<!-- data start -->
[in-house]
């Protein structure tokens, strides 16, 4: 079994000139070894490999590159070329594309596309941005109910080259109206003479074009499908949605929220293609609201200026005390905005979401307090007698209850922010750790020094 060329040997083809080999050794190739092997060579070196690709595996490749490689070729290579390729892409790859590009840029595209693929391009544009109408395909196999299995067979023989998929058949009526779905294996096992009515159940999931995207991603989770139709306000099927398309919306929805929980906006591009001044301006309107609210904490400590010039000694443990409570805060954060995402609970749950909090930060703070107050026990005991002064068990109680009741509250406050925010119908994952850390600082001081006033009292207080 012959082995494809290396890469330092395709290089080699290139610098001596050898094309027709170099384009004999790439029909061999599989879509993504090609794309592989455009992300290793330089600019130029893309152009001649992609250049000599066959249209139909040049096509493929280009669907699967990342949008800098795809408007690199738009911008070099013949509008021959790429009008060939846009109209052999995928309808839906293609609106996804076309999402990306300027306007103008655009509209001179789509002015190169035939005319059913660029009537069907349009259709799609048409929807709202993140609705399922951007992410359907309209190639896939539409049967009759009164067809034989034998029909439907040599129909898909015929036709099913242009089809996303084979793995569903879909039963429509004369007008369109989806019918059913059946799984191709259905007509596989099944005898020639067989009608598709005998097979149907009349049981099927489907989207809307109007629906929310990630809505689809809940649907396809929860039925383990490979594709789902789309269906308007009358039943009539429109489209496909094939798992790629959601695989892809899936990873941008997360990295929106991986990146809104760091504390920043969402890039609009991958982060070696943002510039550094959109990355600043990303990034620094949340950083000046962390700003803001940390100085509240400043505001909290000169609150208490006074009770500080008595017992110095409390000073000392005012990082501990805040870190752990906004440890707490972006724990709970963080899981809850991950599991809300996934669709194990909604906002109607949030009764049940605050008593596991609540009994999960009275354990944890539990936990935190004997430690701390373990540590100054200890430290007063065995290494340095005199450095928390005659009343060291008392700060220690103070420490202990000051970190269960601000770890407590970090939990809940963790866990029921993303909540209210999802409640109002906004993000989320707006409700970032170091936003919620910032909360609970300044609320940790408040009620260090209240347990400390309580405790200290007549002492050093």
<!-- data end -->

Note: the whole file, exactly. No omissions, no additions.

[in-house]
């Protein structure tokens, strides 16, 4: 079994000139070894490999590159070329594309596309941005109910080259109206003479074009499908949605929220293609609201200026005390905005979401307090007698209850922010750790020094 060329040997083809080999050794190739092997060579070196690709595996490749490689070729290579390729892409790859590009840029595209693929391009544009109408395909196999299995067979023989998929058949009526779905294996096992009515159940999931995207991603989770139709306000099927398309919306929805929980906006591009001044301006309107609210904490400590010039000694443990409570805060954060995402609970749950909090930060703070107050026990005991002064068990109680009741509250406050925010119908994952850390600082001081006033009292207080 012959082995494809290396890469330092395709290089080699290139610098001596050898094309027709170099384009004999790439029909061999599989879509993504090609794309592989455009992300290793330089600019130029893309152009001649992609250049000599066959249209139909040049096509493929280009669907699967990342949008800098795809408007690199738009911008070099013949509008021959790429009008060939846009109209052999995928309808839906293609609106996804076309999402990306300027306007103008655009509209001179789509002015190169035939005319059913660029009537069907349009259709799609048409929807709202993140609705399922951007992410359907309209190639896939539409049967009759009164067809034989034998029909439907040599129909898909015929036709099913242009089809996303084979793995569903879909039963429509004369007008369109989806019918059913059946799984191709259905007509596989099944005898020639067989009608598709005998097979149907009349049981099927489907989207809307109007629906929310990630809505689809809940649907396809929860039925383990490979594709789902789309269906308007009358039943009539429109489209496909094939798992790629959601695989892809899936990873941008997360990295929106991986990146809104760091504390920043969402890039609009991958982060070696943002510039550094959109990355600043990303990034620094949340950083000046962390700003803001940390100085509240400043505001909290000169609150208490006074009770500080008595017992110095409390000073000392005012990082501990805040870190752990906004440890707490972006724990709970963080899981809850991950599991809300996934669709194990909604906002109607949030009764049940605050008593596991609540009994999960009275354990944890539990936990935190004997430690701390373990540590100054200890430290007063065995290494340095005199450095928390005659009343060291008392700060220690103070420490202990000051970190269960601000770890407590970090939990809940963790866990029921993303909540209210999802409640109002906004993000989320707006409700970032170091936003919620910032909360609970300044609320940790408040009620260090209240347990400390309580405790200290007549002492050093």